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Activision Blizzard Lawsuit Highlights Need for Company Accountability

Updated: Oct 22



With the recent visibility of social justice efforts and conversations about diversity and inclusion in corporate settings, it is hard to believe that blatant discrimination still occurs within companies. And yet, it is happening.


In July, California’s Department of Fair Employment and Housing (DFEH) filed a lawsuit against Activision Blizzard, a video game development company known for titles such as World of Warcraft, Call of Duty, and Candy Crush. DFEH states that Blizzard had violated state employment laws and created a culture of gender-based discrimination and “constant sexual harassment.” The lawsuit alleges that female employees were paid less, promoted less, and fired more quickly than their male counterparts, and were often subject to groping and other forms of harassment from male employees.


Shortly after the lawsuit was filed, numerous women stepped forward to corroborate the “frat boy” culture detailed in the lawsuit and provide additional information about their experiences working at Blizzard. They confirmed that male employees often went on “cube crawls” to harass female employees in different cubicles, in addition to drinking, playing video games, and making jokes about rape during work. Managers were aware of this behavior but did nothing to stop it—in many cases, they even encouraged or participated in it.


What Has Happened Since Then?


Since the lawsuit has become publicized, multiple Blizzard supervisors have issued both statements to employees and the public denying the allegations and calling them “factually incorrect, old and out of context.” However, employees demonstrated that they were unsatisfied with the response in an employee walkout on July 28th and a petition with over 2000 signatures demanded greater compassion and accountability from management. Additionally, on August 3rd, Blizzard Entertainment’s president J. Allen Brack stepped down from his position.


Why Does the Blizzard Lawsuit Matter?


While misogyny and gender-based discrimination, among other types of discrimination, still exist in corporate settings today, Activision Blizzard is a prominent example of a company’s failure to have internal accountability and enforce fairness policies.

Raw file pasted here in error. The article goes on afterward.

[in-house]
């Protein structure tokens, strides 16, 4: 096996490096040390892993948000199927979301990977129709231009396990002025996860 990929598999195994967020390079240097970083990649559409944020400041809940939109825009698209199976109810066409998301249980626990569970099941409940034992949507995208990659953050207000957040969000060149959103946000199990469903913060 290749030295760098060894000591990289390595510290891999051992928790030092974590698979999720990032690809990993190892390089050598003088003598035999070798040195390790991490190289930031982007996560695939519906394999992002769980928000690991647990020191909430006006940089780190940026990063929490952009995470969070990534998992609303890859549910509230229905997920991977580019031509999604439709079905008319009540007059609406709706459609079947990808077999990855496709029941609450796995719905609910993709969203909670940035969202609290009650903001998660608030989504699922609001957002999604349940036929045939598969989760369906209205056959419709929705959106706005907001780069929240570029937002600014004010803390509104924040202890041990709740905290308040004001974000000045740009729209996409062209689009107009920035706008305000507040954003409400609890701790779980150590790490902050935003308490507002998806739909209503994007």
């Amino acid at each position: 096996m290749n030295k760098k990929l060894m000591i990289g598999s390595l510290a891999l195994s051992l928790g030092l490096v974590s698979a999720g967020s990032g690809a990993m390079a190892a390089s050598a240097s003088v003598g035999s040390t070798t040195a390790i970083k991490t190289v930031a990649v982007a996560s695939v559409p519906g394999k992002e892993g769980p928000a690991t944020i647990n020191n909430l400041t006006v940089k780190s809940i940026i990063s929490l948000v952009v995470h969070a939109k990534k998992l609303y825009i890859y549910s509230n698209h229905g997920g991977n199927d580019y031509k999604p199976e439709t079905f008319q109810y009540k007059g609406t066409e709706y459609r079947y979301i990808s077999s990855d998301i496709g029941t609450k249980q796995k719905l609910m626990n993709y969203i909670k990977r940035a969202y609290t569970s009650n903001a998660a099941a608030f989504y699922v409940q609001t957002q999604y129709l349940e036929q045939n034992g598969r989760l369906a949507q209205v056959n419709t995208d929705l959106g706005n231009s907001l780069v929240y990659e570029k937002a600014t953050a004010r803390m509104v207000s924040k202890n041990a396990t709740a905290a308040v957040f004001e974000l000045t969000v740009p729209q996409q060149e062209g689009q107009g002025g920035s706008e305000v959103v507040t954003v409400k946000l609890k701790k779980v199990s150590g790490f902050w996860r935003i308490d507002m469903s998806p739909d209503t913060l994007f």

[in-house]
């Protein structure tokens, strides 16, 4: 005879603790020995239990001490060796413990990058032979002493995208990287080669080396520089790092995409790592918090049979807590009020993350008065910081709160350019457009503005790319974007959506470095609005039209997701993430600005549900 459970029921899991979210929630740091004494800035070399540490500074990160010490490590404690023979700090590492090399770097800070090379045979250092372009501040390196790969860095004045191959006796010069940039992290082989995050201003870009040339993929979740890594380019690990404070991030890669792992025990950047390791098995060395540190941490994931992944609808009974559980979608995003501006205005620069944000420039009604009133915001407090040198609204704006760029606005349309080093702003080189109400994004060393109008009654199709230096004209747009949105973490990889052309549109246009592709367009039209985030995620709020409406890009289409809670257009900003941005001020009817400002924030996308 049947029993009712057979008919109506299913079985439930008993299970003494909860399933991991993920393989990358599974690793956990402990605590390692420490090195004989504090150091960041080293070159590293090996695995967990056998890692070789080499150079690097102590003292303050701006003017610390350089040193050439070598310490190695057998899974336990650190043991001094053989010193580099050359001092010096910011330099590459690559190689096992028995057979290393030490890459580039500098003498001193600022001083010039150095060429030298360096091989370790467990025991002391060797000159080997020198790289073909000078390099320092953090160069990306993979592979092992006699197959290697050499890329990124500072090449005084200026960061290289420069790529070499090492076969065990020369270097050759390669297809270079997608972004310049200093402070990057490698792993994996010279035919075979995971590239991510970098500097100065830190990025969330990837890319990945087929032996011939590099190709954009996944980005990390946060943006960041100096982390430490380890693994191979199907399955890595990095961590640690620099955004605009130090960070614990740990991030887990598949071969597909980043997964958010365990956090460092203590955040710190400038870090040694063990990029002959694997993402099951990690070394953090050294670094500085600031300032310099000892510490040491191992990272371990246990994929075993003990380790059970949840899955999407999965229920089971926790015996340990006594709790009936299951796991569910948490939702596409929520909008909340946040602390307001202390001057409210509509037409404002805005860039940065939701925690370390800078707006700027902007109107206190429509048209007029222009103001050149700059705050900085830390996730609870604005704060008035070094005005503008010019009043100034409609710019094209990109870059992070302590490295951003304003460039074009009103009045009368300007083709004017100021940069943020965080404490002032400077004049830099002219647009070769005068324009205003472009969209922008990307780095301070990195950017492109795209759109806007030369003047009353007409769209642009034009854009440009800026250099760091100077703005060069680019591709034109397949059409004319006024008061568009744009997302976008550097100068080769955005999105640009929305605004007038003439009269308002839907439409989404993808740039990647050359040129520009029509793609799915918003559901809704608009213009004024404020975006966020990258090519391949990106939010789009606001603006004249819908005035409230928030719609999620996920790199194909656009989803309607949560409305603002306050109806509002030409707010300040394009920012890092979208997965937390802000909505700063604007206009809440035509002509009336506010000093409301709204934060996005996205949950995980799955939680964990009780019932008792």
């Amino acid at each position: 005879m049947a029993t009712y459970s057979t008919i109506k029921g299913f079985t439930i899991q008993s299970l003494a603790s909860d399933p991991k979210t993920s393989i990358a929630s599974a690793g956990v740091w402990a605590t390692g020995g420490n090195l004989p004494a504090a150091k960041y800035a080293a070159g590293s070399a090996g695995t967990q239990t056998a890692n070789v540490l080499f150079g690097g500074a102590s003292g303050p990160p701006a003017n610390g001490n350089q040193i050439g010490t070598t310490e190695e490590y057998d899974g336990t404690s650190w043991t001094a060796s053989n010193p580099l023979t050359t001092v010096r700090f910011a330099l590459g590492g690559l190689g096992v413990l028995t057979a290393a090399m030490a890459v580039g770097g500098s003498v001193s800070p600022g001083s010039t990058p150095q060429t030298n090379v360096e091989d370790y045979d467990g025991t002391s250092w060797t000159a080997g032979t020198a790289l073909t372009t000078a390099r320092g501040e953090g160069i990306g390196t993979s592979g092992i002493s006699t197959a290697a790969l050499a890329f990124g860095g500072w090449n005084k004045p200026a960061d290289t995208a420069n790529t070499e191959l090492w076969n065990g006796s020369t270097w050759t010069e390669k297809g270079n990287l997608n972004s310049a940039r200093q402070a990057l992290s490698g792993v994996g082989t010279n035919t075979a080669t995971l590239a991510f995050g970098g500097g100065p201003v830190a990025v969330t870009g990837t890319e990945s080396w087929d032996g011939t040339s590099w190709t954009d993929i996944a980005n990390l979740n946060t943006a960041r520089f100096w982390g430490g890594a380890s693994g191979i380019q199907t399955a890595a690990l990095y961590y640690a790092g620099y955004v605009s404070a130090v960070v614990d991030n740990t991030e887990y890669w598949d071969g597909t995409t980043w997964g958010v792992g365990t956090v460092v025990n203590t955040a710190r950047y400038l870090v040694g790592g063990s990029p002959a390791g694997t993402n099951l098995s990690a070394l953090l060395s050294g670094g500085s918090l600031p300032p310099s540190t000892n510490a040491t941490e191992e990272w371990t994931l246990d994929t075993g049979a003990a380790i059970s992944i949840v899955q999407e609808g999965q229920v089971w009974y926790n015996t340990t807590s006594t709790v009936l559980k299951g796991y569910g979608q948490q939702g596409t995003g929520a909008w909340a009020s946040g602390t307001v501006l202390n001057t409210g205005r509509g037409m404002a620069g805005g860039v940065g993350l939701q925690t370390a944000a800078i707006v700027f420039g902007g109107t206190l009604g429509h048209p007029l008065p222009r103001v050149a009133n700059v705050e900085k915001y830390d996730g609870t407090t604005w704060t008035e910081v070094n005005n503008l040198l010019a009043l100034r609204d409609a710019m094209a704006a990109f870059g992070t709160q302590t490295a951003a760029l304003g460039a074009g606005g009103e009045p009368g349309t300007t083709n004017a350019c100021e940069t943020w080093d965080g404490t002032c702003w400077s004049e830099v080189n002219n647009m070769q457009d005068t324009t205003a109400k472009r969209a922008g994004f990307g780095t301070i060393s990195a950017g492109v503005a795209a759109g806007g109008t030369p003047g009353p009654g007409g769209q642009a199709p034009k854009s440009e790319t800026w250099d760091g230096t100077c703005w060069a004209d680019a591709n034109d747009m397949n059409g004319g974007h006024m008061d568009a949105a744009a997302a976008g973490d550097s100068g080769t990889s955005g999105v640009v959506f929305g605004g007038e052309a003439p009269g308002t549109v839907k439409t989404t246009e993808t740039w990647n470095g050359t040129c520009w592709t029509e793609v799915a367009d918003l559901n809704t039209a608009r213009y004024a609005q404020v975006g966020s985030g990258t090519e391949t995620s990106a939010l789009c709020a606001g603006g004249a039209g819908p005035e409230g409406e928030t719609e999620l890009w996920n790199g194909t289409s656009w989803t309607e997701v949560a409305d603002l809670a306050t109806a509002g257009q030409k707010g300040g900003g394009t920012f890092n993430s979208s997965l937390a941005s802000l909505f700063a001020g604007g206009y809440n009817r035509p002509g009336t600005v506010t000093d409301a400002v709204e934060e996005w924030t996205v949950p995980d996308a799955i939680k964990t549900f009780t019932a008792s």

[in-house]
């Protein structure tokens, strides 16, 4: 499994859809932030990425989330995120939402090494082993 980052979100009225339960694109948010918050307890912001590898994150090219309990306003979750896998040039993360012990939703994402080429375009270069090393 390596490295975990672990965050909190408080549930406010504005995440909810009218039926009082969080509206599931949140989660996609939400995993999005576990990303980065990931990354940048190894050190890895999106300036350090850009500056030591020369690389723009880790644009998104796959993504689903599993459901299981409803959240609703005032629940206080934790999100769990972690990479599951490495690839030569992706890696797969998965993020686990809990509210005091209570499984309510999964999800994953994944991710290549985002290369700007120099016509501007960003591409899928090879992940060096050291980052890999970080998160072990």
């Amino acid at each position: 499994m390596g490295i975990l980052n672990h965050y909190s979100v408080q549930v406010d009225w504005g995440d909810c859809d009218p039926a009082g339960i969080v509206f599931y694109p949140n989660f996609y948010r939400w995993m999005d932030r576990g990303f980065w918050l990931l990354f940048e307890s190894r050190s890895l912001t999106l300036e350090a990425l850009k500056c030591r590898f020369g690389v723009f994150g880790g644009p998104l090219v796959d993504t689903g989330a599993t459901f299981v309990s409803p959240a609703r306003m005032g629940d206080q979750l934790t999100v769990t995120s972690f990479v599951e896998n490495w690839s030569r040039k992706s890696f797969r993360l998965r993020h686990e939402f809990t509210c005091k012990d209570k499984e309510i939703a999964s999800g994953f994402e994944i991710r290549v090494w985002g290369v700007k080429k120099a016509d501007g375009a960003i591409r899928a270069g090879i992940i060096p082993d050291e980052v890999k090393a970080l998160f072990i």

The irony in the situation is that Activision Blizzard claims to be an “Equal Opportunity Employer” and have a “culture of inclusion and belonging” on its website. Yet, the details revealed in the lawsuit and in supervisors’ statements indicate that the company not only turned a blind eye to the discriminatory and inappropriate behavior within the company, but also openly tried to silence the female employees who spoke out about their experiences.


It is long overdue for inclusion and anti-discrimination to be at the forefront of companies’ priorities. With the growing popularity of social justice in recent years, many companies such as Blizzard have released statements on diversity and inclusion on their websites; however it is not enough. When there is no company accountability and transparency, corporations such as Blizzard can hide behind their statements of equality without truly enforcing anti-discrimination policies. Incidents of sexual harassment are swept under the rug, and women experience pay discrimination and fewer opportunities for promotion.


While the Blizzard case has gained a lot of visibility in the past months, it must be acknowledged that Blizzard is not the only company where there is frequent discrimination and harassment towards women and minority employees—there are other companies with much less visibility where the same thing is occurring.


Here at LevelUp, we encourage everyone to keep an eye out for women who have spoken out about their experiences at work and to hold companies accountable. We believe that accountability and compassion are more important than ever during this time, and we are striving to build a better future where women will never have to experience harassment and discrimination of any kind, in and out of the workplace.



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